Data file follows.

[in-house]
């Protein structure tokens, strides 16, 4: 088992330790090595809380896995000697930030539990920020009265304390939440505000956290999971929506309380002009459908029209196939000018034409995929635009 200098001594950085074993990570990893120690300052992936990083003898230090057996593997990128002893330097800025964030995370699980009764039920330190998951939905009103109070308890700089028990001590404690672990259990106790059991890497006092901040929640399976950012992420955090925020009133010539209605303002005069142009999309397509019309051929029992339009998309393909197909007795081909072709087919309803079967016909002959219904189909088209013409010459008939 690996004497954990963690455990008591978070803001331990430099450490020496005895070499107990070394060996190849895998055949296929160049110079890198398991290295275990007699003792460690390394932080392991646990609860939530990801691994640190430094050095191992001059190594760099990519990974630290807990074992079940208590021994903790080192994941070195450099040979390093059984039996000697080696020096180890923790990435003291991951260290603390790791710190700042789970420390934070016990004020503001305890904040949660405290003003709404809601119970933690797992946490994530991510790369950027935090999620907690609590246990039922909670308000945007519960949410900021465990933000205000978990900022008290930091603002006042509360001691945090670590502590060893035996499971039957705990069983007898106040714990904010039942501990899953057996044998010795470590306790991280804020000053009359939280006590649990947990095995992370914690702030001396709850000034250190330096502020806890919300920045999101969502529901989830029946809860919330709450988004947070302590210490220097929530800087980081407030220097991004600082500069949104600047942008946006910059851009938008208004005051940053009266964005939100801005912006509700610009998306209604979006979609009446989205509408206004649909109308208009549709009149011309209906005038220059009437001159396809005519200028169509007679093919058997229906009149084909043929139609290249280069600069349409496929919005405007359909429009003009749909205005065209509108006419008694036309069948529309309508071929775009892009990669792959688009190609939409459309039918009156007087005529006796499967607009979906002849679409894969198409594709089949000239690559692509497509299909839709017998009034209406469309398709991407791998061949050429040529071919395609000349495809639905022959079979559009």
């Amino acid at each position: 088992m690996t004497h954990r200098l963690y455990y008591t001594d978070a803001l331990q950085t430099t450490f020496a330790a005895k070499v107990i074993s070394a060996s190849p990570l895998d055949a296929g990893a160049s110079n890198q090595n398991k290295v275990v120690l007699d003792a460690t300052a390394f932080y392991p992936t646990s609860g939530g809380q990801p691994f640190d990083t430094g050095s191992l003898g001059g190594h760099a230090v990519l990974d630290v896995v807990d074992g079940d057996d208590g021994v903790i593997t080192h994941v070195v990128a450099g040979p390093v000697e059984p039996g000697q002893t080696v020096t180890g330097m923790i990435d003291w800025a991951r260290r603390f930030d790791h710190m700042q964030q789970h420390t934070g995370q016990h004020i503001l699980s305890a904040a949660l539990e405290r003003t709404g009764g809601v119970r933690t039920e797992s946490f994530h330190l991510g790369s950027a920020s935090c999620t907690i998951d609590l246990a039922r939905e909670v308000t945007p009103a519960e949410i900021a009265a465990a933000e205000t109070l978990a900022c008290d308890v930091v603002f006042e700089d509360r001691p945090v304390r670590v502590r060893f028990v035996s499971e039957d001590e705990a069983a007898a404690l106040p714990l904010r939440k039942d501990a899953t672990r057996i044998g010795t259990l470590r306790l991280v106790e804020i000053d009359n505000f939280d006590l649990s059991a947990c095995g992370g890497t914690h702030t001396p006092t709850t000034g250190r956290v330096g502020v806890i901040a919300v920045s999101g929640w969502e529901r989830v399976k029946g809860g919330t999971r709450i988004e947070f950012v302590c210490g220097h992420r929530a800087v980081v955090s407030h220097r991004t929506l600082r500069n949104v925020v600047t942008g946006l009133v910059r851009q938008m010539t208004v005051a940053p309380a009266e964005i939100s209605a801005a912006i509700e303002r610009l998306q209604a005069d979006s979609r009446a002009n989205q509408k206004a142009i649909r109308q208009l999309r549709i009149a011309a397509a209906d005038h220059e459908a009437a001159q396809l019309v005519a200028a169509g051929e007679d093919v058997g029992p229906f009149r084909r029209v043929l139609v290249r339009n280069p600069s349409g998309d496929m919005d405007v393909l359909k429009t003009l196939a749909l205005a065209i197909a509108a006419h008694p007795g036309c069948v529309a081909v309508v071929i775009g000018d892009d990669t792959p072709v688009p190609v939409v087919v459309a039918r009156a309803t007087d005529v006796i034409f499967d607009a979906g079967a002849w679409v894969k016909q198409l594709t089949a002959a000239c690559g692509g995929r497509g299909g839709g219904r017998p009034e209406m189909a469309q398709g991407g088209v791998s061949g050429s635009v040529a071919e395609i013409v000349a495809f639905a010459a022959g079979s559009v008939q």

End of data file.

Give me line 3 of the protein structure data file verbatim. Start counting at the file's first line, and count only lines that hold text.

């Amino acid at each position: 088992m690996t004497h954990r200098l963690y455990y008591t001594d978070a803001l331990q950085t430099t450490f020496a330790a005895k070499v107990i074993s070394a060996s190849p990570l895998d055949a296929g990893a160049s110079n890198q090595n398991k290295v275990v120690l007699d003792a460690t300052a390394f932080y392991p992936t646990s609860g939530g809380q990801p691994f640190d990083t430094g050095s191992l003898g001059g190594h760099a230090v990519l990974d630290v896995v807990d074992g079940d057996d208590g021994v903790i593997t080192h994941v070195v990128a450099g040979p390093v000697e059984p039996g000697q002893t080696v020096t180890g330097m923790i990435d003291w800025a991951r260290r603390f930030d790791h710190m700042q964030q789970h420390t934070g995370q016990h004020i503001l699980s305890a904040a949660l539990e405290r003003t709404g009764g809601v119970r933690t039920e797992s946490f994530h330190l991510g790369s950027a920020s935090c999620t907690i998951d609590l246990a039922r939905e909670v308000t945007p009103a519960e949410i900021a009265a465990a933000e205000t109070l978990a900022c008290d308890v930091v603002f006042e700089d509360r001691p945090v304390r670590v502590r060893f028990v035996s499971e039957d001590e705990a069983a007898a404690l106040p714990l904010r939440k039942d501990a899953t672990r057996i044998g010795t259990l470590r306790l991280v106790e804020i000053d009359n505000f939280d006590l649990s059991a947990c095995g992370g890497t914690h702030t001396p006092t709850t000034g250190r956290v330096g502020v806890i901040a919300v920045s999101g929640w969502e529901r989830v399976k029946g809860g919330t999971r709450i988004e947070f950012v302590c210490g220097h992420r929530a800087v980081v955090s407030h220097r991004t929506l600082r500069n949104v925020v600047t942008g946006l009133v910059r851009q938008m010539t208004v005051a940053p309380a009266e964005i939100s209605a801005a912006i509700e303002r610009l998306q209604a005069d979006s979609r009446a002009n989205q509408k206004a142009i649909r109308q208009l999309r549709i009149a011309a397509a209906d005038h220059e459908a009437a001159q396809l019309v005519a200028a169509g051929e007679d093919v058997g029992p229906f009149r084909r029209v043929l139609v290249r339009n280069p600069s349409g998309d496929m919005d405007v393909l359909k429009t003009l196939a749909l205005a065209i197909a509108a006419h008694p007795g036309c069948v529309a081909v309508v071929i775009g000018d892009d990669t792959p072709v688009p190609v939409v087919v459309a039918r009156a309803t007087d005529v006796i034409f499967d607009a979906g079967a002849w679409v894969k016909q198409l594709t089949a002959a000239c690559g692509g995929r497509g299909g839709g219904r017998p009034e209406m189909a469309q398709g991407g088209v791998s061949g050429s635009v040529a071919e395609i013409v000349a495809f639905a010459a022959g079979s559009v008939q």